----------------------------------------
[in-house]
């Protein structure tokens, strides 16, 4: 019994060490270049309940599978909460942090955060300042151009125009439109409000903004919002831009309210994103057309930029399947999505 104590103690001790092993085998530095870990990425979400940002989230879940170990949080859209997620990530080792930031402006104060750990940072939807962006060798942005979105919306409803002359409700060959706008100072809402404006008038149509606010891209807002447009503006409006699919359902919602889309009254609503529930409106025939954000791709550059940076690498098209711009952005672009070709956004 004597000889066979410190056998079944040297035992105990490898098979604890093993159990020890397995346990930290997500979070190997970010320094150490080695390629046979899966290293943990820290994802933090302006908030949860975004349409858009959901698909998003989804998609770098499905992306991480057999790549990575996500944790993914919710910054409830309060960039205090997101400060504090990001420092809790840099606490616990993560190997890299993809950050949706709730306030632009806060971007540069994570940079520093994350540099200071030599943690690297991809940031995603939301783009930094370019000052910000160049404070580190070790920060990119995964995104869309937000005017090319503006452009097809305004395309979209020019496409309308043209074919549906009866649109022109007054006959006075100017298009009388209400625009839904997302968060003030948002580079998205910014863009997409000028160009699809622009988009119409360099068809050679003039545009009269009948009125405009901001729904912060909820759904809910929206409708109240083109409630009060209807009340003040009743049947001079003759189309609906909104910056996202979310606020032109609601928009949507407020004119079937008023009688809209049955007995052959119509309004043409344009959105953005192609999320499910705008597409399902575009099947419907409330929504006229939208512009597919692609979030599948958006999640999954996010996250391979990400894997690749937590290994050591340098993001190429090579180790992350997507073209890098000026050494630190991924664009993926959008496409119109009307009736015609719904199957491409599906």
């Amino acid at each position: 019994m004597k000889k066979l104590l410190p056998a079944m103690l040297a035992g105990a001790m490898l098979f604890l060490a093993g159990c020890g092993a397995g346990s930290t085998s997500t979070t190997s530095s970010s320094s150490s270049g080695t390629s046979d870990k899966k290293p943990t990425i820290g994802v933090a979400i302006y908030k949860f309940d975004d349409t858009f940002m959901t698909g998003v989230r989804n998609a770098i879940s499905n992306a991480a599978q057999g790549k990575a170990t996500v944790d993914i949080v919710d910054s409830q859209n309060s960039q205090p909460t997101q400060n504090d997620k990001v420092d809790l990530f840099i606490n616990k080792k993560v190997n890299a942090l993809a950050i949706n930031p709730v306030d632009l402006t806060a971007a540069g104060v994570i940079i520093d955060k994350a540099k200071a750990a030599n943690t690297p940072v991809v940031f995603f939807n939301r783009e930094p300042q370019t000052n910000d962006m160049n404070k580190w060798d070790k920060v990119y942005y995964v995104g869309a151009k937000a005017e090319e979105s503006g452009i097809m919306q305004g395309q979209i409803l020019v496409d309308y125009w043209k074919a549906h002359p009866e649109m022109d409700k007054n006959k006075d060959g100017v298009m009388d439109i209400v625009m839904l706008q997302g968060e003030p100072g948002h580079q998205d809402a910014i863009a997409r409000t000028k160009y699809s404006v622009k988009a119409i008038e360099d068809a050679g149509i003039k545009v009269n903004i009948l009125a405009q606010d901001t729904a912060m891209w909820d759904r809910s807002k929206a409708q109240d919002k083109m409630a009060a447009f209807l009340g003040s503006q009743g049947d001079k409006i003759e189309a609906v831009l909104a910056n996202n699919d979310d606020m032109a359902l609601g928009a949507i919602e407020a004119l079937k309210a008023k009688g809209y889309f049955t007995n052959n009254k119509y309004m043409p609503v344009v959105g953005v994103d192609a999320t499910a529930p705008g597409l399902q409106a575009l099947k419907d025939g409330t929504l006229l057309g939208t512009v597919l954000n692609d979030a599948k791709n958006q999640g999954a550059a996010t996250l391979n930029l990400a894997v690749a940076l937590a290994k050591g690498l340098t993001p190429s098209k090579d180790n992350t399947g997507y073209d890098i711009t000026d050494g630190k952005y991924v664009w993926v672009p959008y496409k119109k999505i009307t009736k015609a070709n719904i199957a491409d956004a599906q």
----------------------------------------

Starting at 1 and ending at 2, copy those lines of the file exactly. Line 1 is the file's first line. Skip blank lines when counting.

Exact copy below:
[in-house]
């Protein structure tokens, strides 16, 4: 019994060490270049309940599978909460942090955060300042151009125009439109409000903004919002831009309210994103057309930029399947999505 104590103690001790092993085998530095870990990425979400940002989230879940170990949080859209997620990530080792930031402006104060750990940072939807962006060798942005979105919306409803002359409700060959706008100072809402404006008038149509606010891209807002447009503006409006699919359902919602889309009254609503529930409106025939954000791709550059940076690498098209711009952005672009070709956004 004597000889066979410190056998079944040297035992105990490898098979604890093993159990020890397995346990930290997500979070190997970010320094150490080695390629046979899966290293943990820290994802933090302006908030949860975004349409858009959901698909998003989804998609770098499905992306991480057999790549990575996500944790993914919710910054409830309060960039205090997101400060504090990001420092809790840099606490616990993560190997890299993809950050949706709730306030632009806060971007540069994570940079520093994350540099200071030599943690690297991809940031995603939301783009930094370019000052910000160049404070580190070790920060990119995964995104869309937000005017090319503006452009097809305004395309979209020019496409309308043209074919549906009866649109022109007054006959006075100017298009009388209400625009839904997302968060003030948002580079998205910014863009997409000028160009699809622009988009119409360099068809050679003039545009009269009948009125405009901001729904912060909820759904809910929206409708109240083109409630009060209807009340003040009743049947001079003759189309609906909104910056996202979310606020032109609601928009949507407020004119079937008023009688809209049955007995052959119509309004043409344009959105953005192609999320499910705008597409399902575009099947419907409330929504006229939208512009597919692609979030599948958006999640999954996010996250391979990400894997690749937590290994050591340098993001190429090579180790992350997507073209890098000026050494630190991924664009993926959008496409119109009307009736015609719904199957491409599906």